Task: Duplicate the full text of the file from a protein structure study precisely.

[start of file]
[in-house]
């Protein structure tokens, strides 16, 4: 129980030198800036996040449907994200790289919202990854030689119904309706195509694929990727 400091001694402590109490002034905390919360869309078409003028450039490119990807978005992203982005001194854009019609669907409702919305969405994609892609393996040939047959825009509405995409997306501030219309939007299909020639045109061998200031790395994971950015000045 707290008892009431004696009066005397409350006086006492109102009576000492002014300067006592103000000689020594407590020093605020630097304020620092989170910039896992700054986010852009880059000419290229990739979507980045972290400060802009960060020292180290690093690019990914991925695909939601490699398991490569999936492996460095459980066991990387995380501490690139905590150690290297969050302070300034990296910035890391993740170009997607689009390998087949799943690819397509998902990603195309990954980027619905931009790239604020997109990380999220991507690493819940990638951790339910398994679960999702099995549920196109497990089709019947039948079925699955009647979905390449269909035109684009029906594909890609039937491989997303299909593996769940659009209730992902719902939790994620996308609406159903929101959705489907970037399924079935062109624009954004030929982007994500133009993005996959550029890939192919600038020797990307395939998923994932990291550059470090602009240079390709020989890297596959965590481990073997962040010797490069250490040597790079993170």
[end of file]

[in-house]
């Protein structure tokens, strides 16, 4: 129980030198800036996040449907994200790289919202990854030689119904309706195509694929990727 400091001694402590109490002034905390919360869309078409003028450039490119990807978005992203982005001194854009019609669907409702919305969405994609892609393996040939047959825009509405995409997306501030219309939007299909020639045109061998200031790395994971950015000045 707290008892009431004696009066005397409350006086006492109102009576000492002014300067006592103000000689020594407590020093605020630097304020620092989170910039896992700054986010852009880059000419290229990739979507980045972290400060802009960060020292180290690093690019990914991925695909939601490699398991490569999936492996460095459980066991990387995380501490690139905590150690290297969050302070300034990296910035890391993740170009997607689009390998087949799943690819397509998902990603195309990954980027619905931009790239604020997109990380999220991507690493819940990638951790339910398994679960999702099995549920196109497990089709019947039948079925699955009647979905390449269909035109684009029906594909890609039937491989997303299909593996769940659009209730992902719902939790994620996308609406159903929101959705489907970037399924079935062109624009954004030929982007994500133009993005996959550029890939192919600038020797990307395939998923994932990291550059470090602009240079390709020989890297596959965590481990073997962040010797490069250490040597790079993170």